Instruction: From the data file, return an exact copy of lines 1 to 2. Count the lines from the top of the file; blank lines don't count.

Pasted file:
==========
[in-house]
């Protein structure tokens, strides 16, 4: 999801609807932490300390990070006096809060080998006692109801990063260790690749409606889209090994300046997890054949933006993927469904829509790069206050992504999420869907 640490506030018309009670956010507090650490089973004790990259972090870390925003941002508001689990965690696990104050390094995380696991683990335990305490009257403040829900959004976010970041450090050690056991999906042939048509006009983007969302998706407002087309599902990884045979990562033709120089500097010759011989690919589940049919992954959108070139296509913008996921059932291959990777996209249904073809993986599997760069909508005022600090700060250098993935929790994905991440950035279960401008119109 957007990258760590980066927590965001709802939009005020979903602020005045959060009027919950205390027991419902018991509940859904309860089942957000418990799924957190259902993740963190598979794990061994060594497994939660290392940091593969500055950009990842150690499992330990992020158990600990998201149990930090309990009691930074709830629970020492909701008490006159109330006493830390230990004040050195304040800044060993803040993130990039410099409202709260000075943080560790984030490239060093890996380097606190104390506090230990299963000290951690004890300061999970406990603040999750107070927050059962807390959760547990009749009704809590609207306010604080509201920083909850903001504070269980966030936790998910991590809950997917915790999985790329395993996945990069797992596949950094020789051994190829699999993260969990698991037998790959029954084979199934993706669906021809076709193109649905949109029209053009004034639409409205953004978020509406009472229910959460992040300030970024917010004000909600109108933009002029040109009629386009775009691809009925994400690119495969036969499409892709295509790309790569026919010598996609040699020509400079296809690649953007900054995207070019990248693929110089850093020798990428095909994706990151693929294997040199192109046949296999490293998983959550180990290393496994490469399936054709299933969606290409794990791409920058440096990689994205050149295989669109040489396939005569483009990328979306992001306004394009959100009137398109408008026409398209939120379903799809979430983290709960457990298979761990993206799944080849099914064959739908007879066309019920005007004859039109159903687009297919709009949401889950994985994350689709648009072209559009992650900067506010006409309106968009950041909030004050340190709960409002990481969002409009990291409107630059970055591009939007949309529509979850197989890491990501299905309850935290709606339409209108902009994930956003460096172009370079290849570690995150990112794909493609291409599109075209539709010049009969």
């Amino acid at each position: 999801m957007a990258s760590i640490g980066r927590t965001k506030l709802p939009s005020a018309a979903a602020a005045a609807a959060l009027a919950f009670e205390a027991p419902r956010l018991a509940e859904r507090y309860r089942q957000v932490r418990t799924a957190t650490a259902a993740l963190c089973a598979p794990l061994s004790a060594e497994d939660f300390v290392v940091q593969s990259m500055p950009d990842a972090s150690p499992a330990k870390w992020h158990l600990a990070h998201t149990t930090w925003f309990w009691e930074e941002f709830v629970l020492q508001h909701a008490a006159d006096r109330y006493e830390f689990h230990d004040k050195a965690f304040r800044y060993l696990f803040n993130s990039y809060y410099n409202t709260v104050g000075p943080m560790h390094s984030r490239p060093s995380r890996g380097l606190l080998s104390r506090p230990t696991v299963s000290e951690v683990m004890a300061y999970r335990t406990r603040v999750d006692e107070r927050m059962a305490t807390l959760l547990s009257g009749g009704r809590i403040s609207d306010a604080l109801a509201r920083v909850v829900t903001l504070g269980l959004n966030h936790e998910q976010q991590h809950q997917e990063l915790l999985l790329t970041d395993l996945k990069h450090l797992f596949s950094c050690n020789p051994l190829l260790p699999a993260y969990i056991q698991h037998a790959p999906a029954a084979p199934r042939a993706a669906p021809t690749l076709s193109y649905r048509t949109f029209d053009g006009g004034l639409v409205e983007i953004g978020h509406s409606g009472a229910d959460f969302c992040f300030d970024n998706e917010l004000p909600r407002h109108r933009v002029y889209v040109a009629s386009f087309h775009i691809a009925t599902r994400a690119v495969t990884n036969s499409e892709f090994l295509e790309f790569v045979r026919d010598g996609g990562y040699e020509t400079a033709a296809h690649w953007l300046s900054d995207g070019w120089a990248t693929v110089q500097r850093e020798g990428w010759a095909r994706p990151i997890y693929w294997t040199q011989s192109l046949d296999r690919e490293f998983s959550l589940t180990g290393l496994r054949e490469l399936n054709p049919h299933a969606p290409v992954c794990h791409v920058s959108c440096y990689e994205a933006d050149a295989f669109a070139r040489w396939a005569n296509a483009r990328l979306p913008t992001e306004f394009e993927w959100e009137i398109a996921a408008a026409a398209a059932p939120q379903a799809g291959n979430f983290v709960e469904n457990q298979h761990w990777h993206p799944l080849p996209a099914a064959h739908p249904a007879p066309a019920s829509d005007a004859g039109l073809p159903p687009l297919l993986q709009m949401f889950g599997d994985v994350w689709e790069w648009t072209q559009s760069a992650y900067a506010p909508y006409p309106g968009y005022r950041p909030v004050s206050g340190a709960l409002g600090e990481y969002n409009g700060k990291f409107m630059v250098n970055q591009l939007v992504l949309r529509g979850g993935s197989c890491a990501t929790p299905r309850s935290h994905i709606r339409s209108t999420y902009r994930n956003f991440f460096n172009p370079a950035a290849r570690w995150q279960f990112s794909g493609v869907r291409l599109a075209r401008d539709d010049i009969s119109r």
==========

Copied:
[in-house]
């Protein structure tokens, strides 16, 4: 999801609807932490300390990070006096809060080998006692109801990063260790690749409606889209090994300046997890054949933006993927469904829509790069206050992504999420869907 640490506030018309009670956010507090650490089973004790990259972090870390925003941002508001689990965690696990104050390094995380696991683990335990305490009257403040829900959004976010970041450090050690056991999906042939048509006009983007969302998706407002087309599902990884045979990562033709120089500097010759011989690919589940049919992954959108070139296509913008996921059932291959990777996209249904073809993986599997760069909508005022600090700060250098993935929790994905991440950035279960401008119109 957007990258760590980066927590965001709802939009005020979903602020005045959060009027919950205390027991419902018991509940859904309860089942957000418990799924957190259902993740963190598979794990061994060594497994939660290392940091593969500055950009990842150690499992330990992020158990600990998201149990930090309990009691930074709830629970020492909701008490006159109330006493830390230990004040050195304040800044060993803040993130990039410099409202709260000075943080560790984030490239060093890996380097606190104390506090230990299963000290951690004890300061999970406990603040999750107070927050059962807390959760547990009749009704809590609207306010604080509201920083909850903001504070269980966030936790998910991590809950997917915790999985790329395993996945990069797992596949950094020789051994190829699999993260969990698991037998790959029954084979199934993706669906021809076709193109649905949109029209053009004034639409409205953004978020509406009472229910959460992040300030970024917010004000909600109108933009002029040109009629386009775009691809009925994400690119495969036969499409892709295509790309790569026919010598996609040699020509400079296809690649953007900054995207070019990248693929110089850093020798990428095909994706990151693929294997040199192109046949296999490293998983959550180990290393496994490469399936054709299933969606290409794990791409920058440096990689994205050149295989669109040489396939005569483009990328979306992001306004394009959100009137398109408008026409398209939120379903799809979430983290709960457990298979761990993206799944080849099914064959739908007879066309019920005007004859039109159903687009297919709009949401889950994985994350689709648009072209559009992650900067506010006409309106968009950041909030004050340190709960409002990481969002409009990291409107630059970055591009939007949309529509979850197989890491990501299905309850935290709606339409209108902009994930956003460096172009370079290849570690995150990112794909493609291409599109075209539709010049009969």